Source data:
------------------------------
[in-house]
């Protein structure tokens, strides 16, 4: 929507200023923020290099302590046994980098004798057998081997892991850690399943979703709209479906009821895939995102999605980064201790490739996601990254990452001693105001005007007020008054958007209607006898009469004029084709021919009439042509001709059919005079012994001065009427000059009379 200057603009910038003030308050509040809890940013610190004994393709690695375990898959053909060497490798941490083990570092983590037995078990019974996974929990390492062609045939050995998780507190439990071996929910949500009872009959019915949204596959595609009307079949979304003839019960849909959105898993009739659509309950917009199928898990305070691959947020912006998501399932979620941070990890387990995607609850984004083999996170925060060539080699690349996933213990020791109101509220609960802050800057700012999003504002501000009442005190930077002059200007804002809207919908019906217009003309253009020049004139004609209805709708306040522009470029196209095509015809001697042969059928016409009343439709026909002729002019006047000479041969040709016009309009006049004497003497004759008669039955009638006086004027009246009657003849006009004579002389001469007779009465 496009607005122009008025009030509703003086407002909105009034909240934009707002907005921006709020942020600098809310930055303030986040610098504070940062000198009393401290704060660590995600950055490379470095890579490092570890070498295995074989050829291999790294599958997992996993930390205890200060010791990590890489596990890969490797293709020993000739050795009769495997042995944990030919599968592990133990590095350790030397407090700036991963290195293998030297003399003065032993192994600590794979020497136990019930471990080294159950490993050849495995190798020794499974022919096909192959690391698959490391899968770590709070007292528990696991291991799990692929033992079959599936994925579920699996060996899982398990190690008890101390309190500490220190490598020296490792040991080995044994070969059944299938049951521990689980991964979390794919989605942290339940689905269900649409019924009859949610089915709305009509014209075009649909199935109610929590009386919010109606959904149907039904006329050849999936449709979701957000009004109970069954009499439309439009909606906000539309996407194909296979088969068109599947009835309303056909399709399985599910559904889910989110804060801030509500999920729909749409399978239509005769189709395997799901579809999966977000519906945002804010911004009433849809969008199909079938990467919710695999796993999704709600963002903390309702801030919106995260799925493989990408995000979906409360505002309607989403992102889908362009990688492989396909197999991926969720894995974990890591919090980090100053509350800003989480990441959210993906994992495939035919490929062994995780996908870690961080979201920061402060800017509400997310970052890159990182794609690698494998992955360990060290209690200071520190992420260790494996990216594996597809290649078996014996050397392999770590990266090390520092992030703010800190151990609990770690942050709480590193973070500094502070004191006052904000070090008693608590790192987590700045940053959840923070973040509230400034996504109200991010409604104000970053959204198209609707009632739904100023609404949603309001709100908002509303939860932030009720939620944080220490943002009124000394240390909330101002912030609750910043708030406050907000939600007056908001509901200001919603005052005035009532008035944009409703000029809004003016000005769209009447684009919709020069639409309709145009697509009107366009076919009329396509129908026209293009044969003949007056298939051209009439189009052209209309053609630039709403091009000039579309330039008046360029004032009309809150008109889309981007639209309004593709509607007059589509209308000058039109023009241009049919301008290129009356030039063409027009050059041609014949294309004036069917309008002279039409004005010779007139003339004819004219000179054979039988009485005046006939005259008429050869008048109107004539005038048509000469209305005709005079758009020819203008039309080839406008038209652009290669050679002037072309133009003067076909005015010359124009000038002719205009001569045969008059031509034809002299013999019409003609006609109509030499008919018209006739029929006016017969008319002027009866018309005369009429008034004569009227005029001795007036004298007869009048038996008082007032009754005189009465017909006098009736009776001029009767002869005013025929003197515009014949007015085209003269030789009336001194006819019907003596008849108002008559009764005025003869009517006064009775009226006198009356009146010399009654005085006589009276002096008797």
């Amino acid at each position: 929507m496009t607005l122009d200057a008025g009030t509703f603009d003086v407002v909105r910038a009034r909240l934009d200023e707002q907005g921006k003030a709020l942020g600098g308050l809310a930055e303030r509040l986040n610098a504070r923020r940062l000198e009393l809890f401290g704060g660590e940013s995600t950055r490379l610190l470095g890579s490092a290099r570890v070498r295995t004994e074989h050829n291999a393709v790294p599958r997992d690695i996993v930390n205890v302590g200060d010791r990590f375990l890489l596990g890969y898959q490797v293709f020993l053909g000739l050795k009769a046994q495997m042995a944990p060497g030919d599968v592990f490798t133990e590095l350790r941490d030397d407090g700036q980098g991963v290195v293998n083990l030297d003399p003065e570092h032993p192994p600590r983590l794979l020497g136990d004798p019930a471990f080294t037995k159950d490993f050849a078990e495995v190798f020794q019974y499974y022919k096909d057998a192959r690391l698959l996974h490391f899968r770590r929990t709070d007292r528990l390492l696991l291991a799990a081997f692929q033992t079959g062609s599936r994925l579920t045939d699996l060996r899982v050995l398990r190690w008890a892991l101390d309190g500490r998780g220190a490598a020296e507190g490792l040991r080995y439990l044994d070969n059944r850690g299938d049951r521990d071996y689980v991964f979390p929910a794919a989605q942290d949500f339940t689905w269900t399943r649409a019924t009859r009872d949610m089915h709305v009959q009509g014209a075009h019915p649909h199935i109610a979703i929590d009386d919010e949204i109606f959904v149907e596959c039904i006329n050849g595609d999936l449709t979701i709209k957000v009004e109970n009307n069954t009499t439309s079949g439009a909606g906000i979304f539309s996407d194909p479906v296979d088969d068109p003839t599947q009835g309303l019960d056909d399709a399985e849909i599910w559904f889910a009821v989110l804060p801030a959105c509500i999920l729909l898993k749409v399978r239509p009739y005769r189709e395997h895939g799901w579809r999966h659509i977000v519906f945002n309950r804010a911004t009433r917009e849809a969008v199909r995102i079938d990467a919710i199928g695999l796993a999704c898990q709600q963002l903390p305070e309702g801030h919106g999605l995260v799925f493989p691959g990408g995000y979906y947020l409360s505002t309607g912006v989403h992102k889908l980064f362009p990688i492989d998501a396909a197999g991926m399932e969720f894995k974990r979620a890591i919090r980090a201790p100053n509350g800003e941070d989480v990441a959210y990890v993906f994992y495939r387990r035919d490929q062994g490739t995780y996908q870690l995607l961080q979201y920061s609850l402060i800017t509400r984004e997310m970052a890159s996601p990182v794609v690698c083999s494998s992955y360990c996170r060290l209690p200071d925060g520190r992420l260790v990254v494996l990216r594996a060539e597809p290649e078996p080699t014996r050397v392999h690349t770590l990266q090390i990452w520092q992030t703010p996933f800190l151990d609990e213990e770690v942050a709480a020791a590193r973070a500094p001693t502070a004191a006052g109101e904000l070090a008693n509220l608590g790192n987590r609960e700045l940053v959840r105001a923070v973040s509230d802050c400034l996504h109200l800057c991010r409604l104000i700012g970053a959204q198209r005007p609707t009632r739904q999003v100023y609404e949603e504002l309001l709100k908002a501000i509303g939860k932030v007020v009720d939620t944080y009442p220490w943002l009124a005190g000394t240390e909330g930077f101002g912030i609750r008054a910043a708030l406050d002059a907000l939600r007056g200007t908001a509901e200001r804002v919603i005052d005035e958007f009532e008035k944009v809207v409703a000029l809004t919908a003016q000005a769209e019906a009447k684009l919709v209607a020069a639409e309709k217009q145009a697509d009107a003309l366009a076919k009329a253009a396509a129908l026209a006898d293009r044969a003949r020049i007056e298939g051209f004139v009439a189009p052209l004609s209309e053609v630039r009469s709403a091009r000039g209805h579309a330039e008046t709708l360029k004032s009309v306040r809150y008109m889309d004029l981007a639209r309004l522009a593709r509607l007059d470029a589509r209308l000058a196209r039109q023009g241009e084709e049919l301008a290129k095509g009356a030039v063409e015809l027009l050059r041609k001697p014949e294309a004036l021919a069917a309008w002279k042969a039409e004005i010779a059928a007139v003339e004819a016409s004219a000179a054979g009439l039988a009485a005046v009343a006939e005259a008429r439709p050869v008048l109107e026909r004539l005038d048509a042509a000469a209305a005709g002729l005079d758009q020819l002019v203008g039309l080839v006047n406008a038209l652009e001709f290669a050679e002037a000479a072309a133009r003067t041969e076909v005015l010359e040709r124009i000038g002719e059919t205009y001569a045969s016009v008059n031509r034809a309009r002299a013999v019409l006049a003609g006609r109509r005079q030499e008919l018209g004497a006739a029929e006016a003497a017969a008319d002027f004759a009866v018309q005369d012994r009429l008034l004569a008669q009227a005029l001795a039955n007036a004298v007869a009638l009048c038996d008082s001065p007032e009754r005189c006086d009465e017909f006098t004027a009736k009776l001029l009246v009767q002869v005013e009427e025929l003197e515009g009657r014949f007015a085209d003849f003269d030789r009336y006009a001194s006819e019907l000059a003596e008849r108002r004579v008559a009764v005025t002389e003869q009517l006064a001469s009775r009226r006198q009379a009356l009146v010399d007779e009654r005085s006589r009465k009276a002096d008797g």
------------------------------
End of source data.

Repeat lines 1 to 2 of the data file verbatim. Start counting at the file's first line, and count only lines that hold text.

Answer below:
[in-house]
């Protein structure tokens, strides 16, 4: 929507200023923020290099302590046994980098004798057998081997892991850690399943979703709209479906009821895939995102999605980064201790490739996601990254990452001693105001005007007020008054958007209607006898009469004029084709021919009439042509001709059919005079012994001065009427000059009379 200057603009910038003030308050509040809890940013610190004994393709690695375990898959053909060497490798941490083990570092983590037995078990019974996974929990390492062609045939050995998780507190439990071996929910949500009872009959019915949204596959595609009307079949979304003839019960849909959105898993009739659509309950917009199928898990305070691959947020912006998501399932979620941070990890387990995607609850984004083999996170925060060539080699690349996933213990020791109101509220609960802050800057700012999003504002501000009442005190930077002059200007804002809207919908019906217009003309253009020049004139004609209805709708306040522009470029196209095509015809001697042969059928016409009343439709026909002729002019006047000479041969040709016009309009006049004497003497004759008669039955009638006086004027009246009657003849006009004579002389001469007779009465 496009607005122009008025009030509703003086407002909105009034909240934009707002907005921006709020942020600098809310930055303030986040610098504070940062000198009393401290704060660590995600950055490379470095890579490092570890070498295995074989050829291999790294599958997992996993930390205890200060010791990590890489596990890969490797293709020993000739050795009769495997042995944990030919599968592990133990590095350790030397407090700036991963290195293998030297003399003065032993192994600590794979020497136990019930471990080294159950490993050849495995190798020794499974022919096909192959690391698959490391899968770590709070007292528990696991291991799990692929033992079959599936994925579920699996060996899982398990190690008890101390309190500490220190490598020296490792040991080995044994070969059944299938049951521990689980991964979390794919989605942290339940689905269900649409019924009859949610089915709305009509014209075009649909199935109610929590009386919010109606959904149907039904006329050849999936449709979701957000009004109970069954009499439309439009909606906000539309996407194909296979088969068109599947009835309303056909399709399985599910559904889910989110804060801030509500999920729909749409399978239509005769189709395997799901579809999966977000519906945002804010911004009433849809969008199909079938990467919710695999796993999704709600963002903390309702801030919106995260799925493989990408995000979906409360505002309607989403992102889908362009990688492989396909197999991926969720894995974990890591919090980090100053509350800003989480990441959210993906994992495939035919490929062994995780996908870690961080979201920061402060800017509400997310970052890159990182794609690698494998992955360990060290209690200071520190992420260790494996990216594996597809290649078996014996050397392999770590990266090390520092992030703010800190151990609990770690942050709480590193973070500094502070004191006052904000070090008693608590790192987590700045940053959840923070973040509230400034996504109200991010409604104000970053959204198209609707009632739904100023609404949603309001709100908002509303939860932030009720939620944080220490943002009124000394240390909330101002912030609750910043708030406050907000939600007056908001509901200001919603005052005035009532008035944009409703000029809004003016000005769209009447684009919709020069639409309709145009697509009107366009076919009329396509129908026209293009044969003949007056298939051209009439189009052209209309053609630039709403091009000039579309330039008046360029004032009309809150008109889309981007639209309004593709509607007059589509209308000058039109023009241009049919301008290129009356030039063409027009050059041609014949294309004036069917309008002279039409004005010779007139003339004819004219000179054979039988009485005046006939005259008429050869008048109107004539005038048509000469209305005709005079758009020819203008039309080839406008038209652009290669050679002037072309133009003067076909005015010359124009000038002719205009001569045969008059031509034809002299013999019409003609006609109509030499008919018209006739029929006016017969008319002027009866018309005369009429008034004569009227005029001795007036004298007869009048038996008082007032009754005189009465017909006098009736009776001029009767002869005013025929003197515009014949007015085209003269030789009336001194006819019907003596008849108002008559009764005025003869009517006064009775009226006198009356009146010399009654005085006589009276002096008797």